Distance Learning Correspondence Courses Versus Online Courses
For over two hundred years, distance learning has been a means of gaining education for those who, for whatever reason, elect to study from their home. Beginning with the first correspondence courses that were offered through advertisements in newspapers and magazines, and later also marketed on the backs of matchbook covers, through to the vast amount of distance learning opportunities currently offered by both universities and by independent schools, the chance to broaden ones knowledge without having to attend a physical school has offered academic independence to millions of students of all ages, across all areas of study.
Regardless of what the program is, and what sort of education it provides, whether it is a home school for children in middle school, a specialized upgrade class for someone in a trade or a masters program, distance learning can be broken into two mostly separate, but sometimes overlapping categories: online courses and correspondence classes.
Correspondence courses, which are the traditional method of providing distance education, make use of the postal system to distribute learning materials to the student. While there is usually a firm final date by which all activities and assignments must be completed and handed in, the actual course scheduling is left open, for the student to design according tot their needs. Correspondence courses may make use of materials that use technology, such as learning videos, and students nowadays typically use a computer for word processing and more often than not, for submitting their work via email as well, traditional correspondence courses do not rely upon technology for distribution or actual work completion or submission. Student study and work independently, even though there are likely to be many other students studying the same program. Group assignments and classes are not part of this type of distance learning, as a rule.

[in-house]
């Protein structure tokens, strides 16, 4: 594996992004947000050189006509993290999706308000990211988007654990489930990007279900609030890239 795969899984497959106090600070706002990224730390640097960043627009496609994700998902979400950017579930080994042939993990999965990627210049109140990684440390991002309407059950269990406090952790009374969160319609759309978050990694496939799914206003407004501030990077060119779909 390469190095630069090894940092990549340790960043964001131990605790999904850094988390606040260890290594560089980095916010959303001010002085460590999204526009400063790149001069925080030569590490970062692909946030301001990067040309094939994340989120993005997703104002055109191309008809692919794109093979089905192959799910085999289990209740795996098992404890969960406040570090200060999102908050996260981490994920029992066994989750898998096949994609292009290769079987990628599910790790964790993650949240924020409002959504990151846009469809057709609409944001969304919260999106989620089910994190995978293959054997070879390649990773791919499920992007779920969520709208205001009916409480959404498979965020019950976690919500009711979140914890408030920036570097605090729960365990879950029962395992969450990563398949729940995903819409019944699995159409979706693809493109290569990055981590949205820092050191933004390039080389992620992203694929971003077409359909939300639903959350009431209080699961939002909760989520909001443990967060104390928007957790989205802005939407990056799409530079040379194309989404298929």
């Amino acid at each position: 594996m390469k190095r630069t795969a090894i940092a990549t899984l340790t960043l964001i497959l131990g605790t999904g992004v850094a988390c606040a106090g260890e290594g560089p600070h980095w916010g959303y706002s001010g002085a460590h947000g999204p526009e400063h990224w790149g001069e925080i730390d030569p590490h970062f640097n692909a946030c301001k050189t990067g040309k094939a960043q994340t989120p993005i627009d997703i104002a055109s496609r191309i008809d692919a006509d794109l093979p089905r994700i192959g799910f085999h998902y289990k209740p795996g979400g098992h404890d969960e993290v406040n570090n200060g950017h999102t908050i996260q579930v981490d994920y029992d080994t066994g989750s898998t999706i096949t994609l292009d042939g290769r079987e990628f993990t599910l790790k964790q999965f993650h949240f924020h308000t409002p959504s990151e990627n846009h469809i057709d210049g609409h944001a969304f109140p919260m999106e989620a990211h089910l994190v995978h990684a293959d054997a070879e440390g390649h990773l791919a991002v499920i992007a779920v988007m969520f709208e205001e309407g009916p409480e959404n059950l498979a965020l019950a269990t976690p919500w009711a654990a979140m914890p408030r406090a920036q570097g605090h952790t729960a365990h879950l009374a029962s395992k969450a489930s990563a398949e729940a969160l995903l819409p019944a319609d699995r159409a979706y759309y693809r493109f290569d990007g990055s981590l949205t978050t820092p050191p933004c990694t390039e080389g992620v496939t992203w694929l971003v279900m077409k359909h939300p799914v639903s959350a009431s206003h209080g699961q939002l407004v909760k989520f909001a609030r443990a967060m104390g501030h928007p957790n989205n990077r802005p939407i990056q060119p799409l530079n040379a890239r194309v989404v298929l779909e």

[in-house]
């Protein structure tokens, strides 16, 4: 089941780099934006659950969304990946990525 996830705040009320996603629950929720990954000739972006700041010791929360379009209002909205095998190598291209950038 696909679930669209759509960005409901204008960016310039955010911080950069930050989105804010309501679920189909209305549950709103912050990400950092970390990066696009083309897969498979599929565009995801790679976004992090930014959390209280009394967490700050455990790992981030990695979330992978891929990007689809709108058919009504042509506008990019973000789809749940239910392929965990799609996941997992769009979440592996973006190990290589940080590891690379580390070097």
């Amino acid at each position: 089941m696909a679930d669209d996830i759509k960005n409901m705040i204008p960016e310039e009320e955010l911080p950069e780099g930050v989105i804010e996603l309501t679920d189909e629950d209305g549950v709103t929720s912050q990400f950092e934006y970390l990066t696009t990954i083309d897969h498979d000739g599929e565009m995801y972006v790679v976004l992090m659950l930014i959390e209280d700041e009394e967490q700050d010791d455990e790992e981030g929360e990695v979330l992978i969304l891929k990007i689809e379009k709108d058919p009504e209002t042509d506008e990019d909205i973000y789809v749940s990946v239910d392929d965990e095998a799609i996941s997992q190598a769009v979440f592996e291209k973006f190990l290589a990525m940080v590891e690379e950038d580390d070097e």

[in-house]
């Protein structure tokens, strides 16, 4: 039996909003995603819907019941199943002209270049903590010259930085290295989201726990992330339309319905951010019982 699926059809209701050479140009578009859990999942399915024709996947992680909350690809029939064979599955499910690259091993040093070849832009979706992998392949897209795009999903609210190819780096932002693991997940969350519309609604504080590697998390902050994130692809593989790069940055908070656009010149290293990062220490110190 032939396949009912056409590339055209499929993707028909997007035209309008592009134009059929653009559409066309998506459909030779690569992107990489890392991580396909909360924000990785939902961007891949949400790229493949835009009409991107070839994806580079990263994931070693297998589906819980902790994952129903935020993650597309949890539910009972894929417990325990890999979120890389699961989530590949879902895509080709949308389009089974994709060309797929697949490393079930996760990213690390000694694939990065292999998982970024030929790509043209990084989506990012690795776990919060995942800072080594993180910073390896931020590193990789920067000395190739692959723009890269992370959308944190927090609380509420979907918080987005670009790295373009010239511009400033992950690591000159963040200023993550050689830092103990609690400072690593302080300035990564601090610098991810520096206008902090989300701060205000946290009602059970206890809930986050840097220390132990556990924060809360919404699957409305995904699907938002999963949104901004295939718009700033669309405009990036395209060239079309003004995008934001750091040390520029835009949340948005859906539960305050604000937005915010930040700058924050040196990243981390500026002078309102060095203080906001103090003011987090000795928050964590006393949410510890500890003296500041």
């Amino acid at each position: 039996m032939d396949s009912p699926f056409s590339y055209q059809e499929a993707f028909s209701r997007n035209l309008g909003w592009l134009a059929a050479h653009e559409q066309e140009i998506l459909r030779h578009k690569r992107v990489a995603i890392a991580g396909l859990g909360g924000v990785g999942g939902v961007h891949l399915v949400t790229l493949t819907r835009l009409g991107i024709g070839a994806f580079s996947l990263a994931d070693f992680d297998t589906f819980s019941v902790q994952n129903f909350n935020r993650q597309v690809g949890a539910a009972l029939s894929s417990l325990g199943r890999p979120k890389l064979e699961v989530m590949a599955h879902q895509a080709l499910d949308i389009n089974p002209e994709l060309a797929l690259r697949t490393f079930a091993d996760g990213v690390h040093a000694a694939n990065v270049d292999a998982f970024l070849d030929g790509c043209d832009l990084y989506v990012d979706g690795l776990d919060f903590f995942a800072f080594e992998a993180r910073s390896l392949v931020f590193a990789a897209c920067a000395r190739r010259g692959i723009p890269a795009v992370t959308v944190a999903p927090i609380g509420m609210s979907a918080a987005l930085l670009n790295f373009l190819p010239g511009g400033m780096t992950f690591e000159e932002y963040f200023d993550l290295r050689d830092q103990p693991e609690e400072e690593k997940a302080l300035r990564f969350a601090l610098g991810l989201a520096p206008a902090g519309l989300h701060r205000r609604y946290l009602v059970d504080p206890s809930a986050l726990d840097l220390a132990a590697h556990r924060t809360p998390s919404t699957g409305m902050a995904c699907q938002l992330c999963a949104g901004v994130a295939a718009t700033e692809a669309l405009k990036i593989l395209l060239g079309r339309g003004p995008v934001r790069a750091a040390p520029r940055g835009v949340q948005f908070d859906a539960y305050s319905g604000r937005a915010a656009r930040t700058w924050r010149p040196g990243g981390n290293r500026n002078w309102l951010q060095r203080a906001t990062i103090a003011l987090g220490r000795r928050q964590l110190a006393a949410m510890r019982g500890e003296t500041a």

Conversely, online courses have a tendency to be presented to a group of students at one time, in a virtual classroom model. Through the use of computer technology, online live real-time virtual classrooms present the material and lessons to students in a group, and forums and programs are in place to all discourse and discussion between students, who can and are encouraged to work together. As classes are not independent, the schedule is far tighter than that found in correspondence classes, which keeps the group learning and advancing together.